Just back from a holiday in Cornwall and thought I'd better blog about it before it becomes ancient history, like the Carn Euny fogou near St Just!
On the way down, we stopped for lunch near the Cobb at Lyme Regis in Dorset, and I managed to get this photo of the Georgian cottages on the promenade just before the rain came down.
Fortunately the weather had improved by the time we visited Lamorran Garden the following day. It's located above St Mawes, and is the most lovely I've visited in Cornwall. It's all terraces and winding paths, and grottos with ponds and statuary. The photo I've chosen to post is of a waterfall. Aren't those reflections just fantastic?
Last year in Cornwall I drove the rugged coast from St Ives to St Just without seeing a blasted thing because the mist was so heavy. This time the weather was more than kind - it was glorious. This is the coastline looking north from Pendeen Lighthouse towards Zennor.
The St Just area was tin mining country and it is dotted with derelict buildings and old chimneys. Copper and tin have been mined here for thousands of years, since long before the Romans came. The focus at the Levant Mine were the rugged coastal inlets called zawns, where ore could be seen in the rock at the surface. The mining evventually followed the seams miles under the sea. One of the zawns is shown below.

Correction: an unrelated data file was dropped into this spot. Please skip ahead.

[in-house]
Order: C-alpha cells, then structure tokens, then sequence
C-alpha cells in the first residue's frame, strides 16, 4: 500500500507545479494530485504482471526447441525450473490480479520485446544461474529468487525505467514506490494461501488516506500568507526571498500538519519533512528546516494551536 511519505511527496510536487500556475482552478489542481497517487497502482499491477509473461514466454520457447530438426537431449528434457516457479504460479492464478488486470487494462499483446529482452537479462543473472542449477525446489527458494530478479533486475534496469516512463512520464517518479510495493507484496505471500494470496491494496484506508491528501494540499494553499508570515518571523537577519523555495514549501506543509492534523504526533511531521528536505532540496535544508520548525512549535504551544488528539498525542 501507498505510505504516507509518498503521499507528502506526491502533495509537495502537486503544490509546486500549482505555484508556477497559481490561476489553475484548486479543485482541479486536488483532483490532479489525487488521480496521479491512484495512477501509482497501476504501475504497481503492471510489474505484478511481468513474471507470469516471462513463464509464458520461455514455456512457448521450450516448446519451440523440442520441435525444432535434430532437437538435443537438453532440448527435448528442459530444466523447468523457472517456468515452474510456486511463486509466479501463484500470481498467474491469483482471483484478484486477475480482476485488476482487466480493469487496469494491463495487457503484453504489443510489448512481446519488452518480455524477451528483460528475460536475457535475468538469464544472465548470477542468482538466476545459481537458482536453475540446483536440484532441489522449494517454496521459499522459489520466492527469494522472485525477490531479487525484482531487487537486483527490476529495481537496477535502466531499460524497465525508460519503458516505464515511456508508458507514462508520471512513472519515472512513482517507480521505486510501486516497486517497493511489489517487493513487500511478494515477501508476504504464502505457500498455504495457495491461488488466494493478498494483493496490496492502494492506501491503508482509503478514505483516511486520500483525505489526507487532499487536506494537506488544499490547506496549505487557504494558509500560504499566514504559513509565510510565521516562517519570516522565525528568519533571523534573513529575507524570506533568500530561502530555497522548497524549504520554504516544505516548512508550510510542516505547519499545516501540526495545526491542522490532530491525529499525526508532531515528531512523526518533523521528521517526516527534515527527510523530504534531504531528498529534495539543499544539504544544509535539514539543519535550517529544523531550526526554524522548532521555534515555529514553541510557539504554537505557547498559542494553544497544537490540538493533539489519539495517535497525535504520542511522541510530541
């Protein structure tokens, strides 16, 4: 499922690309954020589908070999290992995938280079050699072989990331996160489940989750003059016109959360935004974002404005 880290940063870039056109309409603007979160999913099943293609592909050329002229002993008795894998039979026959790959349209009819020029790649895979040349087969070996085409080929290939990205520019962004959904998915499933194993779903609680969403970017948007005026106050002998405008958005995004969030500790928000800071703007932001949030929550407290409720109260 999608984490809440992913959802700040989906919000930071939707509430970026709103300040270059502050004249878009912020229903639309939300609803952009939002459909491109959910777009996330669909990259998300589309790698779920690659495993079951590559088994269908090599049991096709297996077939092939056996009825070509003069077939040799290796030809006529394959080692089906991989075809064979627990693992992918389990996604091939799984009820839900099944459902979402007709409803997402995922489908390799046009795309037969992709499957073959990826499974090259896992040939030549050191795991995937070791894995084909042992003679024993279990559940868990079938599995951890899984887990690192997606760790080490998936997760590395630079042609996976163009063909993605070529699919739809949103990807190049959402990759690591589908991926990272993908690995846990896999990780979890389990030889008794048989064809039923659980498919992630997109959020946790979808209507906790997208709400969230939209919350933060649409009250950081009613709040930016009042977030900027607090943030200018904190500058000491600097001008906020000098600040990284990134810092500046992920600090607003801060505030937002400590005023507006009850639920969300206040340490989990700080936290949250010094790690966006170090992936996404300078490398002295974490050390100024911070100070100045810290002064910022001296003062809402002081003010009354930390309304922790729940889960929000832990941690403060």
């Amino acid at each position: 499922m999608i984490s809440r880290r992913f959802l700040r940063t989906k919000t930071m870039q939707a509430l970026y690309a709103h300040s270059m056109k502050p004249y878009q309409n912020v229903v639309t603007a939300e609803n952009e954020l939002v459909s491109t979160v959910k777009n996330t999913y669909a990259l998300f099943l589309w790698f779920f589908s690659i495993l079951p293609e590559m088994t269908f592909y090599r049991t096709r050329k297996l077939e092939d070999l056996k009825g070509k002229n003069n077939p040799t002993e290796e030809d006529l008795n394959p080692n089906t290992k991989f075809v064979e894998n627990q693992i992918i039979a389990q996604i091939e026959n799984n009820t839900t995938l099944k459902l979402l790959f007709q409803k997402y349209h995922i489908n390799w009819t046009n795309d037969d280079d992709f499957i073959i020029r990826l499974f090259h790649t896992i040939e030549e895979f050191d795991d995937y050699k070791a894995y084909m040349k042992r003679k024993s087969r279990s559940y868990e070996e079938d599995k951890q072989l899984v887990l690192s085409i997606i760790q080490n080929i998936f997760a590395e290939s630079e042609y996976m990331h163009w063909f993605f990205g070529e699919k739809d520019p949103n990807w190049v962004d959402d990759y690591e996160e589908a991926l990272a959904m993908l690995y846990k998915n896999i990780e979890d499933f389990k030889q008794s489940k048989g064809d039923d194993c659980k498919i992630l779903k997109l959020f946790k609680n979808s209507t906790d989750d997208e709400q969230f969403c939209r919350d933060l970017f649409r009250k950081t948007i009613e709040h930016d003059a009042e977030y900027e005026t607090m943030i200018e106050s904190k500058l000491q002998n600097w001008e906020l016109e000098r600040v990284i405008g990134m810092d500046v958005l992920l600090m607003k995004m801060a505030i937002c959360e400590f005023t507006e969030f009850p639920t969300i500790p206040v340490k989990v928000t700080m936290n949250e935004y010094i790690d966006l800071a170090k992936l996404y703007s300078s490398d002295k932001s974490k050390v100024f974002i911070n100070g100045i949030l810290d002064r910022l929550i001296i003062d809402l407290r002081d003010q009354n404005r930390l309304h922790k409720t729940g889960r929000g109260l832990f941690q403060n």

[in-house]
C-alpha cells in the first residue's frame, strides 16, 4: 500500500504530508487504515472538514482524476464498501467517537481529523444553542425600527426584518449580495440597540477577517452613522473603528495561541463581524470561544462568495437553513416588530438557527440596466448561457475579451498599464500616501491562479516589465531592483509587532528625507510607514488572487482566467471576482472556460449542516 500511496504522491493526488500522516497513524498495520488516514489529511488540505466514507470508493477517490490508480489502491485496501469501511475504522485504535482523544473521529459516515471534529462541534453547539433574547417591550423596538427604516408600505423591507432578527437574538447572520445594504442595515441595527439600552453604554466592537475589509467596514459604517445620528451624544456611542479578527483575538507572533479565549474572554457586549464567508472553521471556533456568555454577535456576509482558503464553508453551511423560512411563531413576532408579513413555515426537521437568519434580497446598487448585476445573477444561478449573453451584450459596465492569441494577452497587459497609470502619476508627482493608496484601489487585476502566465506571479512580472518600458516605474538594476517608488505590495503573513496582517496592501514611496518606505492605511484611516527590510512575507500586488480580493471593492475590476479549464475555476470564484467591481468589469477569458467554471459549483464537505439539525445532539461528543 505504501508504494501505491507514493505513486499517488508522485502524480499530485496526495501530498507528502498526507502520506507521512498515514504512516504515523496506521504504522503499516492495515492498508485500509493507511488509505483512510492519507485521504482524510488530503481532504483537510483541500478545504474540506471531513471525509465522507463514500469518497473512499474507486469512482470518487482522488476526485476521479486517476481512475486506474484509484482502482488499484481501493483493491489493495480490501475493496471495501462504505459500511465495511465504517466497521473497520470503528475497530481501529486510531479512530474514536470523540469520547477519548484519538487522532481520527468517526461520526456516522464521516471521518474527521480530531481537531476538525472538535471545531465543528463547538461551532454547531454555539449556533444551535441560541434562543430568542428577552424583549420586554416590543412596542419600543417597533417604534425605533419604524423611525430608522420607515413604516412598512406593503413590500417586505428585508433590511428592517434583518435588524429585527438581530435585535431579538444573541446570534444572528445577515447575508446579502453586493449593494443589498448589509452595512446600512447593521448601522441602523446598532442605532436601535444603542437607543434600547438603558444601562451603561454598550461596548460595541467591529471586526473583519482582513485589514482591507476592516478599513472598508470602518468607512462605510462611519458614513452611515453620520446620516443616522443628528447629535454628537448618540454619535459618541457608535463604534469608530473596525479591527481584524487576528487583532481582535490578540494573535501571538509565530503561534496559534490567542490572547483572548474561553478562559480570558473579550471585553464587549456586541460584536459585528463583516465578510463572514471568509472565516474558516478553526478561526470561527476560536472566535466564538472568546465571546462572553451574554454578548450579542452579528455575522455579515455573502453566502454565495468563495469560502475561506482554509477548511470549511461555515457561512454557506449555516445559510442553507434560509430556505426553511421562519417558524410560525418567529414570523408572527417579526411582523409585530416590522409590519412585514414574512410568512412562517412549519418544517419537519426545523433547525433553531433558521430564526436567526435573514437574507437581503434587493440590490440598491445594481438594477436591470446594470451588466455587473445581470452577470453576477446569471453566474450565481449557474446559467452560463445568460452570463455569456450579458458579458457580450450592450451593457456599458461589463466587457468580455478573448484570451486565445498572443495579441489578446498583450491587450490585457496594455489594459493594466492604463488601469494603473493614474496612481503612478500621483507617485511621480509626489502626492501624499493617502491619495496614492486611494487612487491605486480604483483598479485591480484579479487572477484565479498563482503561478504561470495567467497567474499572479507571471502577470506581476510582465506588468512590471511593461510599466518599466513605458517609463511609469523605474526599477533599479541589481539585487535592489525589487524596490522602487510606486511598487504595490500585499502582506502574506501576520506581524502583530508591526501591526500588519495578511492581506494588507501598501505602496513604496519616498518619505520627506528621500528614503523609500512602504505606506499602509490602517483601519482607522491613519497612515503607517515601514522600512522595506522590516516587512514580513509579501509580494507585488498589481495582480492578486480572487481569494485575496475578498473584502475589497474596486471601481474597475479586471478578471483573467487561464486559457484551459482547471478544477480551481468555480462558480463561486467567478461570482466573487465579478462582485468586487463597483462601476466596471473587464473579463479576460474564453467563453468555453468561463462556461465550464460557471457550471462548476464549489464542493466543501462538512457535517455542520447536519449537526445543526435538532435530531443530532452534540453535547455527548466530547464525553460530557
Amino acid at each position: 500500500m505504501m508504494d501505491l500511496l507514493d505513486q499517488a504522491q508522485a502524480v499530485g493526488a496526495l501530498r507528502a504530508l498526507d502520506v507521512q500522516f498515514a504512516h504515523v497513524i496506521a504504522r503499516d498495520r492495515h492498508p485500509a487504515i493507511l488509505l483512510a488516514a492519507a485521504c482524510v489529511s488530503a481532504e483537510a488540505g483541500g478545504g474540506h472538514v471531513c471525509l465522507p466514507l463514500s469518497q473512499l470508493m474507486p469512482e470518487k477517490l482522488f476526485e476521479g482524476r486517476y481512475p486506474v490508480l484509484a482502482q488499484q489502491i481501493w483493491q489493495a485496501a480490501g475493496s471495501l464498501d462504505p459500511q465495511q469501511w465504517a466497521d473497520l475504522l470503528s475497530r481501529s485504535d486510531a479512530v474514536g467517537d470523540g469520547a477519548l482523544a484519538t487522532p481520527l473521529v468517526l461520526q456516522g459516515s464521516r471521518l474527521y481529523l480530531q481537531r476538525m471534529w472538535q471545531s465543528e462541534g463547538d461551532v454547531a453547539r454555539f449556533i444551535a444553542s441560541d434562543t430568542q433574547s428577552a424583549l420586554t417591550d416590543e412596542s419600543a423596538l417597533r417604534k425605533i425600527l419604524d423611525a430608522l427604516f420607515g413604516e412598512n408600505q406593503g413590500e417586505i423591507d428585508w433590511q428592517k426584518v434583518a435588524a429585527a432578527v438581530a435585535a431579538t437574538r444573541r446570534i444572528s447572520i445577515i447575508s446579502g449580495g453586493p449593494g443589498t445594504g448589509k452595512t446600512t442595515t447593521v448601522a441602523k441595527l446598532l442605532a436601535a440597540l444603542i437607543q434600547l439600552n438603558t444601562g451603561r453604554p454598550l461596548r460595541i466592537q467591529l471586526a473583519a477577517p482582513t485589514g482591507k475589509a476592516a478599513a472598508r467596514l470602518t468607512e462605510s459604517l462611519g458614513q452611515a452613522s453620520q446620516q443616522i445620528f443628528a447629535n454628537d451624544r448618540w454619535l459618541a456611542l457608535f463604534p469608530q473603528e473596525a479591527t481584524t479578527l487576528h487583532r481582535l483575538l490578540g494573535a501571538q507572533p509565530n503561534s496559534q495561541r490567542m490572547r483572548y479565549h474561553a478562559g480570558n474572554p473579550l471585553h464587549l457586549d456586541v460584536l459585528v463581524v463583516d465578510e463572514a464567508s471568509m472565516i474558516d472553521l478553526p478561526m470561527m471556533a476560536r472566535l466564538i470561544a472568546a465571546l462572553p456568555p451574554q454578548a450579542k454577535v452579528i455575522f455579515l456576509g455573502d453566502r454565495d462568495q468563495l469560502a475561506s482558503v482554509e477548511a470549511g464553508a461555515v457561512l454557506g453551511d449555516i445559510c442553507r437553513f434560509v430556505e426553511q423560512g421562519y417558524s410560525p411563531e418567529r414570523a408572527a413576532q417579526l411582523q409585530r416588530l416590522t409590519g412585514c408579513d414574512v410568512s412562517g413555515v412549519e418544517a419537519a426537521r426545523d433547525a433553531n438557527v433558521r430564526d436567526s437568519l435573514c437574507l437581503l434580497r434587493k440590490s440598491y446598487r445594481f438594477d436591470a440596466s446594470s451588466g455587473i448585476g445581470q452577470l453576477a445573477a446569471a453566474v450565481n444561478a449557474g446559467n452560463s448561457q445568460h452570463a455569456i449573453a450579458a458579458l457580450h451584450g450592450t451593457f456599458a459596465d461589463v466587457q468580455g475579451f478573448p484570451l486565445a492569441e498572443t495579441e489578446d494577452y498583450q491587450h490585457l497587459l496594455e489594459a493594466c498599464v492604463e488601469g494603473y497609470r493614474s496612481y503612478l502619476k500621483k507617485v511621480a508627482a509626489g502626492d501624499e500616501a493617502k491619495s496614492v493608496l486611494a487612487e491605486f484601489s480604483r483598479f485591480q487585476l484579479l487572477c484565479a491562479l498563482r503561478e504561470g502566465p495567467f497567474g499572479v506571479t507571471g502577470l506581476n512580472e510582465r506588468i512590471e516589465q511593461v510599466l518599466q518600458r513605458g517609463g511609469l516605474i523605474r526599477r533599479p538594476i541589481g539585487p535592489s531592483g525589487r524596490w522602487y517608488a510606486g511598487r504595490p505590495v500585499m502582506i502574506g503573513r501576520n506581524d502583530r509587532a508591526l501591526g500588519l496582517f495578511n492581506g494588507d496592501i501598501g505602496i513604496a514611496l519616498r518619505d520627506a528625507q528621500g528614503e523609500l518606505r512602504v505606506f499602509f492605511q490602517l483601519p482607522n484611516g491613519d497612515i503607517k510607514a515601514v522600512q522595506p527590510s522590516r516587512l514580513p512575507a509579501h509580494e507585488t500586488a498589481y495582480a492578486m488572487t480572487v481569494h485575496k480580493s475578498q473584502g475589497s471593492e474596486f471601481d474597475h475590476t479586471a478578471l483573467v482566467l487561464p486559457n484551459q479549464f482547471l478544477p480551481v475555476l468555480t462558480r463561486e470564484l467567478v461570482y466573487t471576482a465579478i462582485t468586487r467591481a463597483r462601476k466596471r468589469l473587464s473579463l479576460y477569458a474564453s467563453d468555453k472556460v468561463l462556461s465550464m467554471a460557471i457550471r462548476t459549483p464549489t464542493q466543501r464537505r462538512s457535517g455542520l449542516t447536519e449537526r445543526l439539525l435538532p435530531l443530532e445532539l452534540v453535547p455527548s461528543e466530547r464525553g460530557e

This is an ancient landscape with neolithic and Iron Age sites. Two stone villages have survived - Chysauster and Carn Euny. At its heart, the latter has a partly buried circular stone chamber and passageway called a fogou. The passageway is pictured below.
I was staying in Porthleven so perhaps I should finish with a couple of photos from there. Here's one of fishing boats in the inner harbour.
And I can't miss out this sunset. It was taken from the Atlantic Inn. The view is over Porthleven Harbour towards Penzance and Newlyn.
If you look more closely you'll see people walking out along the breakwater.